I think if there were ever a service you could hire to deliver bad news that you didn’t want to deliver, booksellers would be naturals for that kind of assignment.
Books mean a lot to lots of people, and they value them in ways the market doesn’t. To their owners, their books are cherished, valuable objects. To the bookseller and the market, they aren’t. Today was an example of that.
A woman called me last week to come to her 91-year-old father’s apartment. He was going into assisted living. His biggest concern was his books — and who would buy them so they could avoid being thrown out or given to someone who didn’t appreciate them. What little she could tell me about the books wasn’t promising, but I agreed to come out. If nothing else, I could show some respect for the guy. And bring him donuts.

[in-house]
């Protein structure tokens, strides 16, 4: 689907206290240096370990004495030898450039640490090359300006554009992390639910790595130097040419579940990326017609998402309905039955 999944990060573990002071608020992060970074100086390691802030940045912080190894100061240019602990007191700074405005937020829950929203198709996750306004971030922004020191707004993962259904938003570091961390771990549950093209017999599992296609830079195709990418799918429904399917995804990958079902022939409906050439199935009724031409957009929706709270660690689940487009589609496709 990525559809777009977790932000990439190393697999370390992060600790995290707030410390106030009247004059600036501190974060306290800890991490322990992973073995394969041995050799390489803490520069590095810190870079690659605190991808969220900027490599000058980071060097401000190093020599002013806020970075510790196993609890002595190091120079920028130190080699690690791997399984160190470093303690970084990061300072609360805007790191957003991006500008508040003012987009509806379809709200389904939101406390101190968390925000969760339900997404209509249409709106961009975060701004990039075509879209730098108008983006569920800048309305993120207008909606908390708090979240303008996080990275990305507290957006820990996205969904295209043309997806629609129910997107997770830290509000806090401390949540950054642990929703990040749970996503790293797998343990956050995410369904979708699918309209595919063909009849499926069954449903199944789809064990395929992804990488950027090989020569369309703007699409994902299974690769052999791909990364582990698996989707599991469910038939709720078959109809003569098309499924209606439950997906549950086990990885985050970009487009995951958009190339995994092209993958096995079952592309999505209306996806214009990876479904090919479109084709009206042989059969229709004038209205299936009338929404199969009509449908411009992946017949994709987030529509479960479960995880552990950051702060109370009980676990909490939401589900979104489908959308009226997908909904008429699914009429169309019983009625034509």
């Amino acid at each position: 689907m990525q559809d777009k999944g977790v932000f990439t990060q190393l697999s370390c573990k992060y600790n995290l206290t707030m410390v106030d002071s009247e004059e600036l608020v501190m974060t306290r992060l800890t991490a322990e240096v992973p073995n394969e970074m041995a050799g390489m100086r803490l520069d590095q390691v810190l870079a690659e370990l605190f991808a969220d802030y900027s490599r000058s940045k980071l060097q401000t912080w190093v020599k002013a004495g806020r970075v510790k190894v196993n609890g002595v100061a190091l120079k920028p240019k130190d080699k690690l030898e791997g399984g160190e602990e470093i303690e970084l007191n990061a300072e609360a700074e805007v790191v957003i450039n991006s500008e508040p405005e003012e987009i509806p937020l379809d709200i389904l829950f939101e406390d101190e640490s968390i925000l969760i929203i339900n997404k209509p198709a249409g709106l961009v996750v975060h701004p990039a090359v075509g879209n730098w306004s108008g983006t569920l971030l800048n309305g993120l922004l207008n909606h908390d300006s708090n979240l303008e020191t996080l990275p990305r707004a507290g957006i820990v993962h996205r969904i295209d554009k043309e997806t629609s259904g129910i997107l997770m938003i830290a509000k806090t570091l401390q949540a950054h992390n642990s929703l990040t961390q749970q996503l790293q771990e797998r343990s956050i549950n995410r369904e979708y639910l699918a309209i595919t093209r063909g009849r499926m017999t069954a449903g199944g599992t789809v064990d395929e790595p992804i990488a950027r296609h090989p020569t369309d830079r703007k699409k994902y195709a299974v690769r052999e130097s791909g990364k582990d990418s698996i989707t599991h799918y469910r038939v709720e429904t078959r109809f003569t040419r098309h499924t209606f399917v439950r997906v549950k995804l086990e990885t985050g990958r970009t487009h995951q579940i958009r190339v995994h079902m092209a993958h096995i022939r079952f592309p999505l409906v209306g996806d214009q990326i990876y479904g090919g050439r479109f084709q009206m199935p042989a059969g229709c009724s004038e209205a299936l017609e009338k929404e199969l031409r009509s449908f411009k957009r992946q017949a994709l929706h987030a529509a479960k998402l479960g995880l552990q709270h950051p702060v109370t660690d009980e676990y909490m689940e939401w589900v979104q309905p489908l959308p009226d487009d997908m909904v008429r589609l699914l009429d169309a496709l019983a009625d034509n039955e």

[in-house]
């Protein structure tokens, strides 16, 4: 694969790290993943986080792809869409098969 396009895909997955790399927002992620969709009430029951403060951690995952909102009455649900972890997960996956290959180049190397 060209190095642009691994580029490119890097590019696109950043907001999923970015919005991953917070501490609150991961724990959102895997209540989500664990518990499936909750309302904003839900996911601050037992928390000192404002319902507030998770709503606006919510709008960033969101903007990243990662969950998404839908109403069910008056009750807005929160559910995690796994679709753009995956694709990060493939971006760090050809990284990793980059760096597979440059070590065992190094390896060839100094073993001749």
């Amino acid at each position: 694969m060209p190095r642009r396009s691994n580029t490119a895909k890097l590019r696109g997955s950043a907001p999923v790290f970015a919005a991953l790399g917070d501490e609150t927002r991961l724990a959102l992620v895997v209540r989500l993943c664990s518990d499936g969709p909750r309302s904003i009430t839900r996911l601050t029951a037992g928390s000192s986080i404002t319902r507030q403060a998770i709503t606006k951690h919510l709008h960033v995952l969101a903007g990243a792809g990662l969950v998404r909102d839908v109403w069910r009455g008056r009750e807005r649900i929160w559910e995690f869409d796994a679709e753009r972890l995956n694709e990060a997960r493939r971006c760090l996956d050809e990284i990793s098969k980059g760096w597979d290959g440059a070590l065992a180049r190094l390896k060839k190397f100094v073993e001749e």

Anyway, the daughter showed me the books, and they were largely mass market paperbacks: Techno-thrillers, well-worn mysteries, romances… I explained to her that I couldn’t do anything with any of them, and told her why. “Will you explain that to my dad?” she asked. And I said yes.
I told him that even in the best of times, his paperbacks would have little value, but these weren’t the best of times: Covid flooded the book market, local used bookstores have liquidated, people have downsized, and all of that has made booksellers like me become increasingly reserved about what we buy.
He tried to say something to me, but I couldn’t make it out. I think he was missing his dentures. I suggested to him and his daughter that the library at the assisted living place would be a good place for his books. They’d still be nearby, and others could enjoy them. They thought that was a good idea.
I left a little saddened. It wasn’t so much missing out on a good book collection — the apartment house was where my mother lived before strokes took her. I hadn’t been there since. But I take no joy in delivering disappointing news. And to top it off, he didn’t even want a donut.